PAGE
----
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Abstract The introduction considers the importance of discussing marketing as a whole and its mix of elements in a more visual way and introduces the idea of “visualizing” marketing data and marketing concepts. This can help eliminate some of the obstacles encountered by teachers of marketing owing to the abstract nature of marketing and consumer behavior theories.

Keywords Marketing • Big data • Visualization of data • Marketing education

For many teachers of marketing, helping students to grasp highly abstract marketing concepts can present something of a challenge. Many use simulation programs and/or marketing metrics in their courses to give students more hands-on, practical experience. The advent of the Internet, however, has made it easy to access and collect data about consumers and market players. This data-rich environment includes tools to develop graphs and figures which can provide more concrete generalizations and understanding of abstract marketing concepts. Although accessing and collecting “big data” is getting easier, many scholars and marketing practitioners find it difficult to know how to approach the enormous amount of data collected in digital spaces and make marketing sense of it. Visualizing and summarizing marketing data in a simple graphical format ultimately enables marketing scholars to make sense of it. Visualizing marketing data © The Author(s) 2017

S.U. Kucuk, Visualizing Marketing,

DOI 10.1007/978-3-319-48027-5_1

and marketing concepts can also eliminate many obstacles encountered by teachers of marketing owing to the abstract nature of marketing and consumer behavior theories. I have therefore made a collection of marketing graphics, figures and visual artifacts and analyzed ways in which they open the door to a more concrete marketing world in today’s data-rich environments.

I have always found myself drawing graphics or figures on the board to provide practical examples for my students. The reason, in fact, is that marketing is more of a social than a normative science, even though nowadays, with the increasing availability of data, it is beginning to lean more in the direction of normative science. The recent trend towards developing marketing metrics to find causes and effects is a powerful indicator of these attempts to create concise and concrete information. My own solution is to put abstract issues that can become boring and dry into a graphical or visual form so that everybody in the classroom can follow and enjoy the discussion step by step. In fact, I have sometimes found myself using a single graph to explain all manner of concepts related to marketing, enabling me effectively to discuss many integrated and connected abstract subjects all at the same time. This strategy has provoked positive and interested responses from my students, with everybody enjoying discussing abstract marketing concepts in a more concrete and visualized format. The most successful aspect is that many students were able to see the big picture clearly and make the connections between the concepts and other related subjects from disciplines such as economics, psychology, statistics, and econometrics, leading to an increase in the quality of teaching and learning.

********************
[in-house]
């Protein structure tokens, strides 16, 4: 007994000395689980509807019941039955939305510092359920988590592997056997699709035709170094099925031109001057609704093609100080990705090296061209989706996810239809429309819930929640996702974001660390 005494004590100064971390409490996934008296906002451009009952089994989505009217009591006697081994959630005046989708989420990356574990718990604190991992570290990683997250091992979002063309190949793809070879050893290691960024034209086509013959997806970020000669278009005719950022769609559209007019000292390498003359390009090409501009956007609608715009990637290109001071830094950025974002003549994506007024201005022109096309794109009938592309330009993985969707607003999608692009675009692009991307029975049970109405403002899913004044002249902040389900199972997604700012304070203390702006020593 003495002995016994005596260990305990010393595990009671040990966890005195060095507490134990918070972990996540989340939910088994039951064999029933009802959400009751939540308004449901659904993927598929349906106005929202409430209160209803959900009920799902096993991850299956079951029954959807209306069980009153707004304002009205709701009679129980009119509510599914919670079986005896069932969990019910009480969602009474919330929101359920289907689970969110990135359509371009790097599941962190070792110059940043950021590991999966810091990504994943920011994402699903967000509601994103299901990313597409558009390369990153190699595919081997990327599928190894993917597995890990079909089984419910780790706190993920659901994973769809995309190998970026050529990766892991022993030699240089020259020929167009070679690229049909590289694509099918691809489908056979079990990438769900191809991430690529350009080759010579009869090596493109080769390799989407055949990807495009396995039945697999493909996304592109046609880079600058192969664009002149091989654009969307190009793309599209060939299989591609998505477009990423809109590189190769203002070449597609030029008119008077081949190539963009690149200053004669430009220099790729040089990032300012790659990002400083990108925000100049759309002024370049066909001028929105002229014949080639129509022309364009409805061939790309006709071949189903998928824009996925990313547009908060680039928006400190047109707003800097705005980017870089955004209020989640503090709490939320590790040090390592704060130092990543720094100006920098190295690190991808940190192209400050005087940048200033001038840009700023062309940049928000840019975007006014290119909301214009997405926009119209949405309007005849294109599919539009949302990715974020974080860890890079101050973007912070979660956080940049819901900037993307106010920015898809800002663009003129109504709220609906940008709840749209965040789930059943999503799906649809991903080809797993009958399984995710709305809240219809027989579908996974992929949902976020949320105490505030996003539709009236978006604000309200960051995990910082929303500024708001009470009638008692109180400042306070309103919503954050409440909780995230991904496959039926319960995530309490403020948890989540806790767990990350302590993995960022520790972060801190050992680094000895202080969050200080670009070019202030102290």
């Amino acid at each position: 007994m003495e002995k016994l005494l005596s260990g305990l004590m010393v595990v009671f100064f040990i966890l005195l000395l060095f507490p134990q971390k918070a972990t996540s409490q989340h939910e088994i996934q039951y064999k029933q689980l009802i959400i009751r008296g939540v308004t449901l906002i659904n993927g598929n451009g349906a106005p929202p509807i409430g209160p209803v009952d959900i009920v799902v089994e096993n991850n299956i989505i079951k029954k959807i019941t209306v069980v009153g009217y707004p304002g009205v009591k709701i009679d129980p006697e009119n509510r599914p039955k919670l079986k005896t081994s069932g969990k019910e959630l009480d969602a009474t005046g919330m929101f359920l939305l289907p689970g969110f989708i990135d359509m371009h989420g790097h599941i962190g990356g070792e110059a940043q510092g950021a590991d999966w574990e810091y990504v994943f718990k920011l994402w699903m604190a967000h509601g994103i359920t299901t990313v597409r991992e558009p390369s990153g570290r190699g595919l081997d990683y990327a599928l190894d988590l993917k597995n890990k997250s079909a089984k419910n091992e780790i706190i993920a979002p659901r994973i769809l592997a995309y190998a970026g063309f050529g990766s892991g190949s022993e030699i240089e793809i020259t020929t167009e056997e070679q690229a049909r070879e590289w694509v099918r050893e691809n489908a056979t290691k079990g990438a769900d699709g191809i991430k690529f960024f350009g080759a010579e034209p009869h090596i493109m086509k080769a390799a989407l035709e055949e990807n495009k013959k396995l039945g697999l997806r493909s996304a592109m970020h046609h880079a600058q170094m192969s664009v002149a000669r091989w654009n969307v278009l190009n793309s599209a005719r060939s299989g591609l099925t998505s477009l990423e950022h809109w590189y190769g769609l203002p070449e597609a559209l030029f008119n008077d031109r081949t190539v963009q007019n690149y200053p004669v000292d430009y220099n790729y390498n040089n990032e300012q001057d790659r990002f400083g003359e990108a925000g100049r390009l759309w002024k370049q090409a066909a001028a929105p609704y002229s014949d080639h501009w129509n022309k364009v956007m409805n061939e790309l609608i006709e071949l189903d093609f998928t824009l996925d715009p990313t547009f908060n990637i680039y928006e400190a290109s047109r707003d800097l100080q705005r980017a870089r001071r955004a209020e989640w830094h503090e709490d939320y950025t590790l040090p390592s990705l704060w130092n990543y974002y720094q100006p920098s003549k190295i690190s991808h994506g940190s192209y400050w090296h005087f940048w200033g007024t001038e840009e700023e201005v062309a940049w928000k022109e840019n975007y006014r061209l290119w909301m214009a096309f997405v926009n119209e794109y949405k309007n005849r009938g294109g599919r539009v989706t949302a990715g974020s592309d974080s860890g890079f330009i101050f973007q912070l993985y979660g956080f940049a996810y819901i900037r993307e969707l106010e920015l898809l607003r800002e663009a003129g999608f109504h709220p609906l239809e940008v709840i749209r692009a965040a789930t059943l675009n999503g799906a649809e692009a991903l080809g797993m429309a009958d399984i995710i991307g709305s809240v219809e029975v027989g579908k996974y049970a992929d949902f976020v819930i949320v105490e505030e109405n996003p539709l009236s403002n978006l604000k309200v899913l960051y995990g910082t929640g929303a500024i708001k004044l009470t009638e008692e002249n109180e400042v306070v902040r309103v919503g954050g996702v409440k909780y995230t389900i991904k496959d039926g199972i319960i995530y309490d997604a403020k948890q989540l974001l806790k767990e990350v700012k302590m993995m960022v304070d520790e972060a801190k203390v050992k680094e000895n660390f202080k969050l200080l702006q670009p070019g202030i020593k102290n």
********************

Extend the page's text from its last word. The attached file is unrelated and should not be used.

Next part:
This book presents graphics, figures and various visual illustrations that help us to understand the real meaning behind abstract marketing concepts. We begin by discussing what marketing is and the essential elements of the marketing mix known as the “4Ps”: product, price, place, and promotion. The elements are then explored one by one with designated graphics and figures in separate chapters. This is followed by a discussion of marketing-mix modeling, illustrating how marketing elements can be used together to create a marketing synergy. The book concludes with a look at how the Internet revolution has transformed the decades-old 4Ps marketing mix into the “4Cs” of digital markets. This final chapter, which can also be conceptualized as an “integrated e-value-creating process”, is based on my original article published by professional journal in the field.

This book seeks to provide a new way of looking at marketing!

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